Living With Endometriosis From an Early Age

Endometriosis occurs when tissue that usually grows inside of the uterus grows outside and around it, putting pressure onto the uterus.

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Getting a period is pretty standard for anyone with a uterus. They can be painful, they can cause a wide range of unusual emotions, and they are a great excuse to eat an extra piece of chocolate. But, these symptoms are all considered “normal” parts of having a period. 

What’s not standard for people with uteri is endometriosis. 

Endometriosis occurs when tissue that usually grows inside of the uterus grows outside and around it, putting pressure onto the uterus. Its only cure is menopause. And, it’s genetic.

My mom had endometriosis, my aunt had endometriosis, and I have endometriosis. I’ve had my period for seven years. If you do the math, I’ve had around 84 periods, each lasting almost two weeks (way longer than average). And during every single one, I was screaming and crying.

At just 11 years old, I had to leave dance class early because of how intense my cramps were. My first memories of my period were of me lying on the floor of the bathroom, crying. I would describe the pain by saying, “you could probably stab me in the uterus while I had cramps, and I wouldn’t be aware of it.” By age 13, I was missing two consecutive days of school a month in order to deal with the first two days of my period, and I was taking four Advil every four hours for ten days straight. By high school, I had a doctor’s note saying I couldn’t play gym when I was on my period. At age 14, I begged my mom every single month to put me on birth control, as I was told that would help with the pain, and after I turned 15, I was put on the pill.

I was told that birth control should help my cramps, as that’s what it does for many others. However, over the course of three years, I’ve been on eight different birth control pills, with none of them alleviating the pain. I felt so helpless that I even asked about getting a hysterectomy. I wanted the source of pain as far away from my body as possible.

Eventually, my gynecologist sent me to a pediatric gynecologist, since they’re the ones trained to look for abnormalities. I told her what my symptoms were, and she immediately diagnosed me with endometriosis, something which my old doctor had only mentioned was a possibility. I began taking continuous birth control, which is essentially the same as regular birth control — except it skips the placebo week, meaning that those who take it don’t get a period. This worked well, but it gave me severe migraines. For a while, I was okay with this, as the cramps were by far the more severe pain. But, my doctor was not happy about the fact that the pain simply moved, and suggested an IUD.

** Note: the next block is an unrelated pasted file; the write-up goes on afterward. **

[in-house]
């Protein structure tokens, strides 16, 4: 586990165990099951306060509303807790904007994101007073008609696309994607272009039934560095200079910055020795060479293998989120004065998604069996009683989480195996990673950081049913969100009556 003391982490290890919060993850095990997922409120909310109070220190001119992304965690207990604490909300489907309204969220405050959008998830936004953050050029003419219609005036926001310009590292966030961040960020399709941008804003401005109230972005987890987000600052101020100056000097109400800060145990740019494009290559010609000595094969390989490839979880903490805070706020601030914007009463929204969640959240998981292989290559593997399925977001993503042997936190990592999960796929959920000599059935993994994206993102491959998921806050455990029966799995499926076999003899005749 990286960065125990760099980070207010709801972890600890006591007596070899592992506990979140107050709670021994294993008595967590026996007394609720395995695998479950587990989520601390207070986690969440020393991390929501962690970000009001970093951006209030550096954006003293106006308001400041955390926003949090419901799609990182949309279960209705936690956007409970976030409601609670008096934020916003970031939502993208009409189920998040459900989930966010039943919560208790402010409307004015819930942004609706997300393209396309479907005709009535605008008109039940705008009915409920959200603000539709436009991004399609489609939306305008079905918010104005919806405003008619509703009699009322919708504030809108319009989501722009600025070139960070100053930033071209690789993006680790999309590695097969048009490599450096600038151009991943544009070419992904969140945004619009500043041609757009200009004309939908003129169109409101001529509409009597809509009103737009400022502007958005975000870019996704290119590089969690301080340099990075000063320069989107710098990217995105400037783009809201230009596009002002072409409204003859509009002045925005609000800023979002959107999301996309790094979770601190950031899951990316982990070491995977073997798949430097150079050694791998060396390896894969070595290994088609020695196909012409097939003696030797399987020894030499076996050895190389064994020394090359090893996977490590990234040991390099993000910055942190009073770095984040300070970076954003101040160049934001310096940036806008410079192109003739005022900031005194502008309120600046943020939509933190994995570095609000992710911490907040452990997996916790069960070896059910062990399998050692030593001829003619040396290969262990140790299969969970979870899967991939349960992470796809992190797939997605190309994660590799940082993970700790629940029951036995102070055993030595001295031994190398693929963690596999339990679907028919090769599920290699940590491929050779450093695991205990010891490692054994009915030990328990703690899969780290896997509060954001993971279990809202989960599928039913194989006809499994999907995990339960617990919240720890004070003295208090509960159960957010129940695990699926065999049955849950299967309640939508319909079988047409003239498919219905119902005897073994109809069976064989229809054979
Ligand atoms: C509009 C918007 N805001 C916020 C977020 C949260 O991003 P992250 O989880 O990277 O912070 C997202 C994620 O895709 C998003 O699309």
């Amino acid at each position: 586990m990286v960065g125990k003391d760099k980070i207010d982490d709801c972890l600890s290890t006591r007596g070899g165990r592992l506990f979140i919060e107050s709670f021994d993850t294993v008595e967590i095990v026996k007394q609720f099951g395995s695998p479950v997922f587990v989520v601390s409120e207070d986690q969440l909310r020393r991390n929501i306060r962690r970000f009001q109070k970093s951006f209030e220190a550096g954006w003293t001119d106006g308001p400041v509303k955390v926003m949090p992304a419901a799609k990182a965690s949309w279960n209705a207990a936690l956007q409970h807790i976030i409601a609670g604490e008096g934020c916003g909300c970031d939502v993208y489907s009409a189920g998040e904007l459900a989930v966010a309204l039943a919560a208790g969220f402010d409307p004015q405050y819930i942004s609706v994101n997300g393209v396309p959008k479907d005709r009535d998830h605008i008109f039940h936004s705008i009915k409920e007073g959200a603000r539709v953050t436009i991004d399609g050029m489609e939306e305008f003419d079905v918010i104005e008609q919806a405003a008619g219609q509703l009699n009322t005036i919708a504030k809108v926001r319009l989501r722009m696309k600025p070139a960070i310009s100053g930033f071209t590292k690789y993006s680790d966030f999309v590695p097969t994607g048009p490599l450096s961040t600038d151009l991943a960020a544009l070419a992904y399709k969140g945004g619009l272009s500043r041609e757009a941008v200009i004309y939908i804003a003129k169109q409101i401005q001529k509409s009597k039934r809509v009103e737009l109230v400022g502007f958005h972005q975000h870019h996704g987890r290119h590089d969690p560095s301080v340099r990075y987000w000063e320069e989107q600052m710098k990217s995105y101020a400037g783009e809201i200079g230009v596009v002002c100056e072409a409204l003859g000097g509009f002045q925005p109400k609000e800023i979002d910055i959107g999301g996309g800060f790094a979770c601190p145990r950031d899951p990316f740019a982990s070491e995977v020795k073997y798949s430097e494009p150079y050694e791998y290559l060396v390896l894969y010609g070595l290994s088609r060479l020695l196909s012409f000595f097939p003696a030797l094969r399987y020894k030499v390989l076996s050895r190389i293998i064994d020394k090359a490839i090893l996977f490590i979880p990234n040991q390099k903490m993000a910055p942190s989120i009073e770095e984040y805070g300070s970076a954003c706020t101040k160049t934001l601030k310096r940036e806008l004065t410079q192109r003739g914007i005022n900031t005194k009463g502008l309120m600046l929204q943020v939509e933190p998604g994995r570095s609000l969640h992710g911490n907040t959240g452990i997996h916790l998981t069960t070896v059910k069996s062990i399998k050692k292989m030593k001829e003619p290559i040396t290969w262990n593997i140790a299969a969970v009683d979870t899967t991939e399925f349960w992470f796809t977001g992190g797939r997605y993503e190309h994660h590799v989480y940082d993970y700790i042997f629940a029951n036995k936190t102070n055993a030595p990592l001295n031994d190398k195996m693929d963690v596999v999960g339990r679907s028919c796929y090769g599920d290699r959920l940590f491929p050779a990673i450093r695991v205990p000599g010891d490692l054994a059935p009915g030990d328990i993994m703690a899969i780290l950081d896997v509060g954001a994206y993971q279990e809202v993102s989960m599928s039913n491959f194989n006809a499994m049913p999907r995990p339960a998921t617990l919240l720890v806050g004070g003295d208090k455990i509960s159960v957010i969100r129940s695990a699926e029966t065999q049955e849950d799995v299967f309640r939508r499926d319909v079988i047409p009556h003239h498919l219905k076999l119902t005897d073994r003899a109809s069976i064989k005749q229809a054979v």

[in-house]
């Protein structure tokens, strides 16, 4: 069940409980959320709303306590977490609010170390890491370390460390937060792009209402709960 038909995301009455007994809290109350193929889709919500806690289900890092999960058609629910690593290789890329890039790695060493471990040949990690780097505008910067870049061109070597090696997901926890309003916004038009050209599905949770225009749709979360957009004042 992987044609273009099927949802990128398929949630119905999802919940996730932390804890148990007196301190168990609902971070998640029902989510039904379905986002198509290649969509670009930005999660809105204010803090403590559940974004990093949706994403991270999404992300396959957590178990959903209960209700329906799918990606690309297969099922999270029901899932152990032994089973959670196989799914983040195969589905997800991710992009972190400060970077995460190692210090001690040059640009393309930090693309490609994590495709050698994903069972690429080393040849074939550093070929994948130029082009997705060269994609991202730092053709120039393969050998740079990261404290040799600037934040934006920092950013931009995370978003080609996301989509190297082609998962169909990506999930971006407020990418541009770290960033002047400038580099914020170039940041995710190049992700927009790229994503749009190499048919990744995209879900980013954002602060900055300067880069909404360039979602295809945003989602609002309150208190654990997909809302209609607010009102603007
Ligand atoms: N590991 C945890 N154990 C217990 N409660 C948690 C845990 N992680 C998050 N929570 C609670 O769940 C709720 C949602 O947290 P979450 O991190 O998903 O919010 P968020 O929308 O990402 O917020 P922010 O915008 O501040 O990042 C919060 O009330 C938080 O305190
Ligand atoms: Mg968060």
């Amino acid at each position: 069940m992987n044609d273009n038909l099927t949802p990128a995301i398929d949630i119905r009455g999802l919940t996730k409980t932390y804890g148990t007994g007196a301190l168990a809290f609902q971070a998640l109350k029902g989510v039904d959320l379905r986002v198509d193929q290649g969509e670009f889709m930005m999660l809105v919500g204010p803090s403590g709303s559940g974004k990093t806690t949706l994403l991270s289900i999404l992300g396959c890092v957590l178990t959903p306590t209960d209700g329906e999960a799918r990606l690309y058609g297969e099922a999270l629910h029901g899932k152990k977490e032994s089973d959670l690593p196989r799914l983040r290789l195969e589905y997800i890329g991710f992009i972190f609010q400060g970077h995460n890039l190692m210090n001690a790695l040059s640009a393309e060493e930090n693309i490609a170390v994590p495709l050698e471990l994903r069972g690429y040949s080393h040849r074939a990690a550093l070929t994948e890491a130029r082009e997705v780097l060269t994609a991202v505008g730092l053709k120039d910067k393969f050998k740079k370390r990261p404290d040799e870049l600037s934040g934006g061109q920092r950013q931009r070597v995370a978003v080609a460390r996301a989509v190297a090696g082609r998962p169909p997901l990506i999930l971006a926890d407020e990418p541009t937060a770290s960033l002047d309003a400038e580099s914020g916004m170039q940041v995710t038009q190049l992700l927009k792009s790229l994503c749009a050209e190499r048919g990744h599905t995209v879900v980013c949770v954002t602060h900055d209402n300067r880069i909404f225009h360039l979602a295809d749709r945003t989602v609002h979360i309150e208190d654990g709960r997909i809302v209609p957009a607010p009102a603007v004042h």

While types of birth control were being sorted out, another discussion came about. You see, endometriosis doesn’t show up on sonograms, so even though my doctor diagnosed me and began treating me for endometriosis, there was no 100% guarantee that I had it. The only way to know for sure was to do an exploratory laparoscopy, which is doctors sticking a camera through your belly button — and if doctors were to find any endometriosis, they remove it. Sounds easy, right?

I came out of the surgery in generic surgery related pain but otherwise okay. Sure there were cramps, but the cramps were considered a normal side effect (and yes, I realize the irony of how the surgery that was to prevent period cramps caused period cramps).

Right now, I’m hopeful. I went through seven years of unbelievable pain, and I’ve exhausted all possible options to help my endometriosis. Yes, it can grow back, but hopefully, the IUD will stop that from happening. The most important thing to me is spreading awareness about endometriosis, because it is something that 10-20% of people with uteri suffer from silently. It’s considered “taboo” to talk publicly about periods, but because of this taboo, many people don’t know what endometriosis is — and therefore, don’t know if they have it. Celebrities like Halsey and Julianne Hough have spoken openly about their struggles with it, and it’s opened up the conversation for other people.

And hey, if Julianne Hough can film an entire season of Dancing With The Stars while suffering from endometriosis, then at the very least, I can get out of bed in the morning.

 


For more information about endometriosis, visit endometriosis.org

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